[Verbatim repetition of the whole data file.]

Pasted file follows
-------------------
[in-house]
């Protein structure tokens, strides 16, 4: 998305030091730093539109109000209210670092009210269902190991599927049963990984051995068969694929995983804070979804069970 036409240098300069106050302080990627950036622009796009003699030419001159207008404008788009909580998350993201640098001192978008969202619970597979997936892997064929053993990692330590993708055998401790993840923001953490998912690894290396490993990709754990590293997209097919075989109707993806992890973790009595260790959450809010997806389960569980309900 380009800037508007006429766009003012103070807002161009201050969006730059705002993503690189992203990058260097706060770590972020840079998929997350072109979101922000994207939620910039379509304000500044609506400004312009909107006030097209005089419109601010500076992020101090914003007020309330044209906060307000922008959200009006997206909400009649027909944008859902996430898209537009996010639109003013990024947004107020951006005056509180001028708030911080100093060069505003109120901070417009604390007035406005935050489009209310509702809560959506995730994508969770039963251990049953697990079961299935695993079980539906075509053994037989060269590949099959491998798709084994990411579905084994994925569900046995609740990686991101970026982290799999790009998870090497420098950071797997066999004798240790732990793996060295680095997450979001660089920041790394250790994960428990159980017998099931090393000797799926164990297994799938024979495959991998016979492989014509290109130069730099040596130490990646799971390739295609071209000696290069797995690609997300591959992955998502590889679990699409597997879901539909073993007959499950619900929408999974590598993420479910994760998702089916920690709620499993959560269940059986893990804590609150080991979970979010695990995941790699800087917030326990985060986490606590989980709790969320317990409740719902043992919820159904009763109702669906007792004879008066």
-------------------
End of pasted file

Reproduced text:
[in-house]
């Protein structure tokens, strides 16, 4: 998305030091730093539109109000209210670092009210269902190991599927049963990984051995068969694929995983804070979804069970 036409240098300069106050302080990627950036622009796009003699030419001159207008404008788009909580998350993201640098001192978008969202619970597979997936892997064929053993990692330590993708055998401790993840923001953490998912690894290396490993990709754990590293997209097919075989109707993806992890973790009595260790959450809010997806389960569980309900 380009800037508007006429766009003012103070807002161009201050969006730059705002993503690189992203990058260097706060770590972020840079998929997350072109979101922000994207939620910039379509304000500044609506400004312009909107006030097209005089419109601010500076992020101090914003007020309330044209906060307000922008959200009006997206909400009649027909944008859902996430898209537009996010639109003013990024947004107020951006005056509180001028708030911080100093060069505003109120901070417009604390007035406005935050489009209310509702809560959506995730994508969770039963251990049953697990079961299935695993079980539906075509053994037989060269590949099959491998798709084994990411579905084994994925569900046995609740990686991101970026982290799999790009998870090497420098950071797997066999004798240790732990793996060295680095997450979001660089920041790394250790994960428990159980017998099931090393000797799926164990297994799938024979495959991998016979492989014509290109130069730099040596130490990646799971390739295609071209000696290069797995690609997300591959992955998502590889679990699409597997879901539909073993007959499950619900929408999974590598993420479910994760998702089916920690709620499993959560269940059986893990804590609150080991979970979010695990995941790699800087917030326990985060986490606590989980709790969320317990409740719902043992919820159904009763109702669906007792004879008066």